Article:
Stocks Fall on Mideast Tensions, Treasuries Rise: Markets Wrap

(Bloomberg) — Markets remained jittery Friday after an escalation of tensions in the Middle East sent stocks tumbling around the world and fueled demand for safe-haven assets including bonds and the dollar.

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Gains in Treasuries sent the 10-year yield down as much as 14 basis points after Israel launched a retaliatory strike against Iran less than a week after Tehran fired rockets and drones , according to two American officials. They reduced the decline as Iranian media appeared to downplay the incident. Bond yields in Europe have also fallen.

The Stoxx Europe 600 index fell 0.7%, posting a third consecutive week of losses. S&P 500 and Nasdaq 100 futures were down 0.5% and 0.7%, respectively.

The dollar index held steady after erasing an earlier gain. Oil also slowed its first sharp jump. Brent crude traded up just over 1%, after climbing above $90 a barrel on fears of a broader conflict that could endanger supplies.

“The initial flight-to-safety response is starting to reverse as we learn more about the details of what happened overnight,” said Viraj Patel, global macro strategist at Vanda Research. “Even without escalation, the combination of mixed earnings and geopolitical headwinds this week was a catalyst for the unwinding of long positions in stocks.”

The latest moves cap a dismal week for markets after strong economic data and hawkish rhetoric from the Fed reinforced speculation that U.S. interest rates would stay high for longer. With earnings season in full swing, traders are now looking for results from companies that could support any rebound.

“Caution will dominate the coming days and bears will position themselves for further declines until next week’s economic data,” said Guillermo Hernandez Sampere, head of trading at asset manager MPPM.

Meanwhile, debate still rages over the trajectory of U.S. interest rates.

New York Fed President John Williams said that while it falls short of his baseline expectations, even a rate hike is possible if justified. His Atlanta counterpart, Raphael Bostic, said he didn’t think easing would be appropriate before the end of 2024. The Fed could keep rates steady all year, the Minneapolis Fed chief said , Neel Kashkari, at Fox News Channel.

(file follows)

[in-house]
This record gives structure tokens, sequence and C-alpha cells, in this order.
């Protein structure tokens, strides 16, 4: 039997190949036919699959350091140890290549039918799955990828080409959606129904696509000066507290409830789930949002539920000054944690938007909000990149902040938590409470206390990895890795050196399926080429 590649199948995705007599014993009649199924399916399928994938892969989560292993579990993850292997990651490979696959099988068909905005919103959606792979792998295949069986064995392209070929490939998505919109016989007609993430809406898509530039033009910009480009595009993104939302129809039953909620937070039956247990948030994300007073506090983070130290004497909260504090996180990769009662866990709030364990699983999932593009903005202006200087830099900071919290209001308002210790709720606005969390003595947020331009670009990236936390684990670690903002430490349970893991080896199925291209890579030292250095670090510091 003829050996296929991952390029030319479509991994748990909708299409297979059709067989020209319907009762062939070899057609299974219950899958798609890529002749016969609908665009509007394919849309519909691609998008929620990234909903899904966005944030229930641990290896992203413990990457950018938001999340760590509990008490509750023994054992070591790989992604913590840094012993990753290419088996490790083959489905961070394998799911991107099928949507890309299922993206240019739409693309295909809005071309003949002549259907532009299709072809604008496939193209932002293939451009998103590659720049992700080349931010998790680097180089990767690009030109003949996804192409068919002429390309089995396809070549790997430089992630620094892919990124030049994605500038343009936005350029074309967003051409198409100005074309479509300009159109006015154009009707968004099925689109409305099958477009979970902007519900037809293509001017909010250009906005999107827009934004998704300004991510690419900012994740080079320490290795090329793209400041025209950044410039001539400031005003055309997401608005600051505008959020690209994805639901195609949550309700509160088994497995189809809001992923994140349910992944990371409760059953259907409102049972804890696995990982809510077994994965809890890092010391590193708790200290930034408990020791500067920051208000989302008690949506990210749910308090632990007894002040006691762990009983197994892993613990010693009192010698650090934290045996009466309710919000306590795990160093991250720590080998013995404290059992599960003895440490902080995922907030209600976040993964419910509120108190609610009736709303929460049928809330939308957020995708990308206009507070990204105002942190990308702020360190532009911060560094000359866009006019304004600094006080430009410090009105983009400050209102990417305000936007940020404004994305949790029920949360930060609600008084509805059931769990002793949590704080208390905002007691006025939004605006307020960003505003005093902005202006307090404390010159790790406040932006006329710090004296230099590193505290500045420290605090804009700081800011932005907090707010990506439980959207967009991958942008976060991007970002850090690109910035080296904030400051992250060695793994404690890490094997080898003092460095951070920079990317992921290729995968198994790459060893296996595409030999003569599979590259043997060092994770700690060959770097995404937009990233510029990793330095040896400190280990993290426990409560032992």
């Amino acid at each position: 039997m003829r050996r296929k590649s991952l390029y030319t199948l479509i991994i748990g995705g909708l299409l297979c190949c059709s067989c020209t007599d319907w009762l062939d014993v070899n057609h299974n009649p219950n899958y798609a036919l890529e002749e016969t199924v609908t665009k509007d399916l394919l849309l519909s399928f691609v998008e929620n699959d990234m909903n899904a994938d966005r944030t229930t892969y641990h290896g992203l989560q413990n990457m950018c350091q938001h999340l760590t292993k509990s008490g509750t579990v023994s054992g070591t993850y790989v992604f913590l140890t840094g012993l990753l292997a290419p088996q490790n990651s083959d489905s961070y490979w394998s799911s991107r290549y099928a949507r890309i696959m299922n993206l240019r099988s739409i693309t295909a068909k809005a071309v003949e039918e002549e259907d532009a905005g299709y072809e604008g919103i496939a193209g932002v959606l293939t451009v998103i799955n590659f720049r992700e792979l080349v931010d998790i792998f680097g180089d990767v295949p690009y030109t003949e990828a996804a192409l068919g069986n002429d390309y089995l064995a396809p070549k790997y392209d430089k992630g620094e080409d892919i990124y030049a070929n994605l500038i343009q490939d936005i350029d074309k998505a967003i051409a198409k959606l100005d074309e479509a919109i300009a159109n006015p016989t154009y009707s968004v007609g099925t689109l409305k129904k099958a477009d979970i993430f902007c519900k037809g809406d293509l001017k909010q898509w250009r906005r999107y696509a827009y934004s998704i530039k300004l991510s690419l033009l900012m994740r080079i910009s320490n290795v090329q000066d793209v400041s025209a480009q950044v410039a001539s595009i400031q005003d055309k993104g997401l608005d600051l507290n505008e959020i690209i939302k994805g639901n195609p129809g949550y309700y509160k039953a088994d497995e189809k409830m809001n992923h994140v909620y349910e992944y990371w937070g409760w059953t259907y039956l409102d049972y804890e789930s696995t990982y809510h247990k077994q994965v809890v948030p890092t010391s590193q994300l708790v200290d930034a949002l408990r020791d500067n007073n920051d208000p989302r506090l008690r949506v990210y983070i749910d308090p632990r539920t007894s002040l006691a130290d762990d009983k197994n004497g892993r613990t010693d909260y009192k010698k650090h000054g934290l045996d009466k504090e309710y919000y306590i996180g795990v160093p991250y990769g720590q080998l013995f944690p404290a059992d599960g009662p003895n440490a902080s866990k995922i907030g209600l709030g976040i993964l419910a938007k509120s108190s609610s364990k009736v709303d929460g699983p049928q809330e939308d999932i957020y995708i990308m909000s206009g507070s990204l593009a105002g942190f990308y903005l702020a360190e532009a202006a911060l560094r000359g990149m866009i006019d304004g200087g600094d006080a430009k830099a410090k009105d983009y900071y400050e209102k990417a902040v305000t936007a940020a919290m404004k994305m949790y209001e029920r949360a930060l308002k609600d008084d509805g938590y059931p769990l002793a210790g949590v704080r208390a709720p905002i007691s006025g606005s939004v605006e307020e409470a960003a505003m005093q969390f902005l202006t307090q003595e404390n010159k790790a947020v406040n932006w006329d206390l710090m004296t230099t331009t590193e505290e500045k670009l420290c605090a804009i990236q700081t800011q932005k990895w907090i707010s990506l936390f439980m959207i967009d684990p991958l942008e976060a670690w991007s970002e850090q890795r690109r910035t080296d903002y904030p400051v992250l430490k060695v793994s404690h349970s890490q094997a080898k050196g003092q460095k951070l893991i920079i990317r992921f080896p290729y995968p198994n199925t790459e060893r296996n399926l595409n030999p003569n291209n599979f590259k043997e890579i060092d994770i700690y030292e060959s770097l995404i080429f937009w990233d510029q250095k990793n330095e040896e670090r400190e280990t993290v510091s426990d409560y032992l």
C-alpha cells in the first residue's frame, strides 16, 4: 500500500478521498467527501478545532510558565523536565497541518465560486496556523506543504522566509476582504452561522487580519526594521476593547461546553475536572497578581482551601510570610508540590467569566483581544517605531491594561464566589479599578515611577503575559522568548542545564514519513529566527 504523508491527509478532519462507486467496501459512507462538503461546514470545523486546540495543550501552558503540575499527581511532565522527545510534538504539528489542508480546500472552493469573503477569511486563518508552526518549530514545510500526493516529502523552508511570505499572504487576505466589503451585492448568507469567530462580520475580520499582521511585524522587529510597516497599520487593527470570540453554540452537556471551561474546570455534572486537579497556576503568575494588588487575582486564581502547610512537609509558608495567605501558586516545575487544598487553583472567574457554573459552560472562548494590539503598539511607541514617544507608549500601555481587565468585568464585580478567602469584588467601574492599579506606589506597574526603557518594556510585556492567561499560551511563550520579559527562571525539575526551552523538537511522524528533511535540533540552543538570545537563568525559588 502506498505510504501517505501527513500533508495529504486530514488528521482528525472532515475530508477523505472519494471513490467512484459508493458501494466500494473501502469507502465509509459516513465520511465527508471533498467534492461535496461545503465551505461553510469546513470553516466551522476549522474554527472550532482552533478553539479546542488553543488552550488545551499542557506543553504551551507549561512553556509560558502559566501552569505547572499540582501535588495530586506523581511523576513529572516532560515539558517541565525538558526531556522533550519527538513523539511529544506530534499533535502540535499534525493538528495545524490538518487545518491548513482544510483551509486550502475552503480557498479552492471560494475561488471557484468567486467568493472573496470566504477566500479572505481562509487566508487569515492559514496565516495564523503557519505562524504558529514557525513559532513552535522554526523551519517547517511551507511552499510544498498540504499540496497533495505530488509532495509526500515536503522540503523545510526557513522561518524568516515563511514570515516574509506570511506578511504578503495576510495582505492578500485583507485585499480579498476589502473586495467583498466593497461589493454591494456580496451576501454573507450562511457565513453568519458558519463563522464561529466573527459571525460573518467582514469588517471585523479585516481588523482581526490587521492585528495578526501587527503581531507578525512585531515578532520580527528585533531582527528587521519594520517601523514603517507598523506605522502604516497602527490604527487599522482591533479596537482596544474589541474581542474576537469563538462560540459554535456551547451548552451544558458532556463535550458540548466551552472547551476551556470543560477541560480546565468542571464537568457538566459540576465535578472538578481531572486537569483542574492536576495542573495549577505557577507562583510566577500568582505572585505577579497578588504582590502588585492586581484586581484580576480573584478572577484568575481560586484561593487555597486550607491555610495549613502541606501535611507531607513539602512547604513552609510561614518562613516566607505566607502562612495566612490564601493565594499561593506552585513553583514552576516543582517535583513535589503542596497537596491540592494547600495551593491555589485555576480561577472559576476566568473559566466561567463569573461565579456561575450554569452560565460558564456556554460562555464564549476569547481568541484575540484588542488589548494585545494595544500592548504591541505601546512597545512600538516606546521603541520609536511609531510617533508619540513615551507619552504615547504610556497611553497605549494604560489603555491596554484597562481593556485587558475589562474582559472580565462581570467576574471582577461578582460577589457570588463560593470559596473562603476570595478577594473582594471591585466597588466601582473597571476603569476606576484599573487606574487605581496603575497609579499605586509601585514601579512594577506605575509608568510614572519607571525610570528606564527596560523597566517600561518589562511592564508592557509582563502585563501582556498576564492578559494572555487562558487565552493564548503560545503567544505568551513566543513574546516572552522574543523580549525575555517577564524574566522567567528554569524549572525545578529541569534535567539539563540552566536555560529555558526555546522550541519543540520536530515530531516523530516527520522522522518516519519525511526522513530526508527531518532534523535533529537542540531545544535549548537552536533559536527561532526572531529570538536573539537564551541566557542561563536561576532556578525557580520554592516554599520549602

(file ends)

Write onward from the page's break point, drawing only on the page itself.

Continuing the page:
Among individual stocks, Taiwan Semiconductor Manufacturing Co. fell after the company lowered its chip sector revenue growth outlook, citing a softer recovery in the smartphone and personal computer sectors. Infosys Ltd. collapsed in the United States after forecasting tepid sales growth for the year.

Key events this week:

  • BOE Deputy Governor Dave Ramsden and ECB Governing Council Member Joachim Nagel speak on Friday.

  • Chicago Fed President Austan Goolsbee speaks Friday

Some of the main market movements:


  • The Stoxx Europe 600 fell 0.7% at 8:52 a.m. London time

  • S&P 500 futures fell 0.5%

  • Nasdaq 100 futures fell 0.7%

  • Dow Jones Industrial Average futures fell 0.4%

  • The MSCI Asia-Pacific index fell 1.7%

  • The MSCI Emerging Markets Index fell 1.6%


  • The Bloomberg Dollar Spot Index was little changed

  • The euro rose 0.1% to $1.0657

  • The Japanese yen rose 0.1% to 154.43 per dollar

  • The offshore yuan was little changed at 7.2510 per dollar.

  • The British pound rose 0.1% to $1.2451.


  • Bitcoin rose 1.5% to $64,489.01

  • Ether rose 0.2% to $3,077.12


  • The 10-year Treasury yield fell four basis points to 4.59%

  • The German 10-year yield fell two basis points to 2.47%

  • The UK 10-year yield fell two basis points to 4.25%

Raw materials

  • Brent crude rose 1.2% to $88.15 a barrel

  • Spot gold rose 0.4% to $2,388.23 an ounce

This story was produced with the help of Bloomberg Automation.

–With help from John Cheng, Divya Patil, Macarena Muñoz and Isolde MacDonogh.

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Sara Adm

Aimant les mots, Sara Smith a commencé à écrire dès son plus jeune âge. En tant qu'éditeur en chef de son journal scolaire, il met en valeur ses compétences en racontant des récits impactants. Smith a ensuite étudié le journalisme à l'université Columbia, où il est diplômé en tête de sa classe.Après avoir étudié au New York Times, Sara décroche un poste de journaliste de nouvelles. Depuis dix ans, il a couvert des événements majeurs tels que les élections présidentielles et les catastrophes naturelles. Il a été acclamé pour sa capacité à créer des récits captivants qui capturent l'expérience humaine.
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